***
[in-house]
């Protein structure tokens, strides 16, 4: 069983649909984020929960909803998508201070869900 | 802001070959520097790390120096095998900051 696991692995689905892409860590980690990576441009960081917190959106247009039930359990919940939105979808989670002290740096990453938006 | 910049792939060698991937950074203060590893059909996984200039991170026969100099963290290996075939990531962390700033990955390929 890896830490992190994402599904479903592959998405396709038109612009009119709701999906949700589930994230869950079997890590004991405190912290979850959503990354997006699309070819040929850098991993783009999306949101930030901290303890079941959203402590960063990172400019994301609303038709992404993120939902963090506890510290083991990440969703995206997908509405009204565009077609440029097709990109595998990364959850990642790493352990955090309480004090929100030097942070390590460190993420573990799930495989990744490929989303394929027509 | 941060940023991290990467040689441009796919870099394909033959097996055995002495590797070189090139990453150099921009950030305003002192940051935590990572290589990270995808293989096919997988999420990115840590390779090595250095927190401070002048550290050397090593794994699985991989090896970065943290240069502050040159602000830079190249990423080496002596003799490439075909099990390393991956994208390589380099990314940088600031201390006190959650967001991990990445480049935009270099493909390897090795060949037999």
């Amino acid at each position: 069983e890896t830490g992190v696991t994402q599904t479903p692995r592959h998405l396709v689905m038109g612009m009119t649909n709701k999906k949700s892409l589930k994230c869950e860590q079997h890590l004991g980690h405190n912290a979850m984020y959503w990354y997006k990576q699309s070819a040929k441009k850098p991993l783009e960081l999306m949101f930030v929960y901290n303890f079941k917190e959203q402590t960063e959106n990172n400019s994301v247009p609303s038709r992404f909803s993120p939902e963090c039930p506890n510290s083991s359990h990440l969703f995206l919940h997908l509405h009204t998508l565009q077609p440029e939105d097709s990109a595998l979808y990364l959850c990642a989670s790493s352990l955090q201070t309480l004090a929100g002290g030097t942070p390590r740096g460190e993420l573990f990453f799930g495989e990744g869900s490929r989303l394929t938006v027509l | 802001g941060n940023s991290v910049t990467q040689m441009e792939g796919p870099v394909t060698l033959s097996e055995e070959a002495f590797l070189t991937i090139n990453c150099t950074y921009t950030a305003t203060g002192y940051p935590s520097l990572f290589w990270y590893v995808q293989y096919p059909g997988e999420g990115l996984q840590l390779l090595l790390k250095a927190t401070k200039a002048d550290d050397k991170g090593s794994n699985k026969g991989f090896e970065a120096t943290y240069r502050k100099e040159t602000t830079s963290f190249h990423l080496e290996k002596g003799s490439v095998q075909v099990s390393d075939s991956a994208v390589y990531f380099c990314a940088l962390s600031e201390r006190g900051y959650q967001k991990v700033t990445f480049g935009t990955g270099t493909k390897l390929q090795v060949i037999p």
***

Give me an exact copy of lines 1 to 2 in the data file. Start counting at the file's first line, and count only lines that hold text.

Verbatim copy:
[in-house]
């Protein structure tokens, strides 16, 4: 069983649909984020929960909803998508201070869900 | 802001070959520097790390120096095998900051 696991692995689905892409860590980690990576441009960081917190959106247009039930359990919940939105979808989670002290740096990453938006 | 910049792939060698991937950074203060590893059909996984200039991170026969100099963290290996075939990531962390700033990955390929 890896830490992190994402599904479903592959998405396709038109612009009119709701999906949700589930994230869950079997890590004991405190912290979850959503990354997006699309070819040929850098991993783009999306949101930030901290303890079941959203402590960063990172400019994301609303038709992404993120939902963090506890510290083991990440969703995206997908509405009204565009077609440029097709990109595998990364959850990642790493352990955090309480004090929100030097942070390590460190993420573990799930495989990744490929989303394929027509 | 941060940023991290990467040689441009796919870099394909033959097996055995002495590797070189090139990453150099921009950030305003002192940051935590990572290589990270995808293989096919997988999420990115840590390779090595250095927190401070002048550290050397090593794994699985991989090896970065943290240069502050040159602000830079190249990423080496002596003799490439075909099990390393991956994208390589380099990314940088600031201390006190959650967001991990990445480049935009270099493909390897090795060949037999």